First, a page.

-- Zero Bound, not yet live, will let students trade volunteer work for help with loan debt and tuition.
-- Indiegogo, a crowdfunding company in San Francisco, is attracting students who hope to raise cash for college extras: A UC Berkeley trip to Italy. A used car to get to college in Santa Rosa. A campus club for Hmong students at Cal.
-- Also in San Francisco is Kiva, a microfinancing nonprofit that last year began helping students crowdfund tuition loans in Africa and South America, where financial aid and student loans are rare. Students have a decade to pay the money back at 2 to 5 percent interest.
'World of possibility'
"College is just out of reach for far too many students, no matter how bright and hardworking they are," said Michelle Kreger, a Kiva director. "Crowdfunding tuition loans open up a world of possibility for these students and break the cycle of generational poverty."
But how well does crowdfunding work?
At Indiegogo, a San Francisco choreographer raised more than $5,000, a third of what she needed to attend a dance program in Vienna, said Danae Ringelmann, the company's co-founder.
Other money-seekers have exceeded their posted goals -- including the family of a man executed two years ago in Georgia that is trying to raise money for his nephew's college tuition. Contributions stand at $7,413, prompting the family to double the goal to $8,600.
Not all students meet their goals. Bryan Sieber of Berkeley raised just $255 of the $2,000 he requested for the UC Berkeley program in Italy. He still made his flight, according to the thank-you he posted.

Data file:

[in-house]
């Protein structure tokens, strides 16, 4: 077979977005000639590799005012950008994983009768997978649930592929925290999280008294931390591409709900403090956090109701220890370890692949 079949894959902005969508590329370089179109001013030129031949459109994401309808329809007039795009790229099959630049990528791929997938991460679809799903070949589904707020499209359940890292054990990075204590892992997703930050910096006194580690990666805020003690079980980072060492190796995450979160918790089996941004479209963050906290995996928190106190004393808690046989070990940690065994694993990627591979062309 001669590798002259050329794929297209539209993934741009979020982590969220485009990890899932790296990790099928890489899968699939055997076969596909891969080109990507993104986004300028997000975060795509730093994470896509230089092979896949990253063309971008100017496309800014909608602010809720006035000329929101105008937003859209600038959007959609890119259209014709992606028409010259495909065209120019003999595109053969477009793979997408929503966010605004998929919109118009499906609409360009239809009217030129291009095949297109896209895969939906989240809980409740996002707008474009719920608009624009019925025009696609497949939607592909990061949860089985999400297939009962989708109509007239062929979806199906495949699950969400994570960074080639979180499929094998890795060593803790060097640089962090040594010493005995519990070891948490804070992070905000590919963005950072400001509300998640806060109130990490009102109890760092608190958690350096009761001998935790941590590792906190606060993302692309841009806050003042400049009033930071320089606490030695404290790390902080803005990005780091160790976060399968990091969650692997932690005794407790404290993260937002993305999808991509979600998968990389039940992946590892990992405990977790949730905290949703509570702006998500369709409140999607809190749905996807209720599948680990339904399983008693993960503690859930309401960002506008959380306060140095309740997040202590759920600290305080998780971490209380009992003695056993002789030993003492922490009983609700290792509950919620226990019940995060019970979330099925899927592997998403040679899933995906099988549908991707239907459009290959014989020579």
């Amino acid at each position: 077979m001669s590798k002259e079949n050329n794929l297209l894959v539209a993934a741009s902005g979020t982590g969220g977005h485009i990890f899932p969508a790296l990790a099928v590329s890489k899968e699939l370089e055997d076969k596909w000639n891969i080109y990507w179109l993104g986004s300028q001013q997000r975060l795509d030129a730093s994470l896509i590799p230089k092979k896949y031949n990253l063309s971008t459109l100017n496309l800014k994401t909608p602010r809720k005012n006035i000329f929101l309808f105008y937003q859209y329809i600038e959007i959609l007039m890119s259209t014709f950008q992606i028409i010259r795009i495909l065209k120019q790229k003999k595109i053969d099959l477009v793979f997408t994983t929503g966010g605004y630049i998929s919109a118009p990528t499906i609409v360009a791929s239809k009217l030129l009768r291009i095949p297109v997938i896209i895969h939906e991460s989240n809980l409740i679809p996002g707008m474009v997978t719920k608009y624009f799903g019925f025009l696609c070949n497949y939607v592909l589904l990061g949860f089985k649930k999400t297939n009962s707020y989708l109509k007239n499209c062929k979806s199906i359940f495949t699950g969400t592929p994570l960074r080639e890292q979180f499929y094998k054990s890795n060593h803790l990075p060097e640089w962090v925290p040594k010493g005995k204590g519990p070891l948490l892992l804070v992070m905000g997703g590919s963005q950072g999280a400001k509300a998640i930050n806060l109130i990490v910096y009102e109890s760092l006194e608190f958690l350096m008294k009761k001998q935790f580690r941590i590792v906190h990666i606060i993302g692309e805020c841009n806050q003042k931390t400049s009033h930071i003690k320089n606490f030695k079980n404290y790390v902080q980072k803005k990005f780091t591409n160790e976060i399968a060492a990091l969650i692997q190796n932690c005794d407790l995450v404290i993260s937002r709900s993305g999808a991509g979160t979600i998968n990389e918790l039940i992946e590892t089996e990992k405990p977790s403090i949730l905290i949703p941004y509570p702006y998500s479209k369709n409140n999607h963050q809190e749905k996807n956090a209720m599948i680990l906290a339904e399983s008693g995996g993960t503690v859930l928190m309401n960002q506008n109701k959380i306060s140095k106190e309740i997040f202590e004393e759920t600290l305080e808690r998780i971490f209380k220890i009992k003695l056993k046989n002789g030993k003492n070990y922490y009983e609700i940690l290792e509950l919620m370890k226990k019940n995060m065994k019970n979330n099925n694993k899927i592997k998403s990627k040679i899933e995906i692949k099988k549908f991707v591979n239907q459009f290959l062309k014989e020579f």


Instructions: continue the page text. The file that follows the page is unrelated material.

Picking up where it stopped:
In Kenya, 20-year-old Wambulwa Ayub had better luck raising money.
"I was raised in an orphanage in Nakuru after my mother became chronically sick," Ayub posted on Kiva. He's seeking $14,625 for tuition at Kenya's Strathmore University, where he hopes to earn a bachelor's degree in business information technology.
"My father died when I was 4 years old," he wrote. "I have three brothers and four sisters in total. My mother is a peasant farmer but unproductive due to her persistent sickness."
In the first six days since Ayub posted on June 20, lenders pledged $1,100, or 7 percent of his goal. One day later, the figure more than doubled, to $2,779, and now stands at $5,850, or 40 percent of his goal.
Heartrending stories like Ayub's can intensify the competition, especially for guys like Levin, who grew up in tony Palo Alto and already has a bachelor's degree in music. Still, Levin's family is not wealthy, and he is a struggling musician. So he wrote a catchy jazz tune called "All the Things I'd Do," about being saddled with student loan debt, that he'll sing on his Piglt crowdfunding page.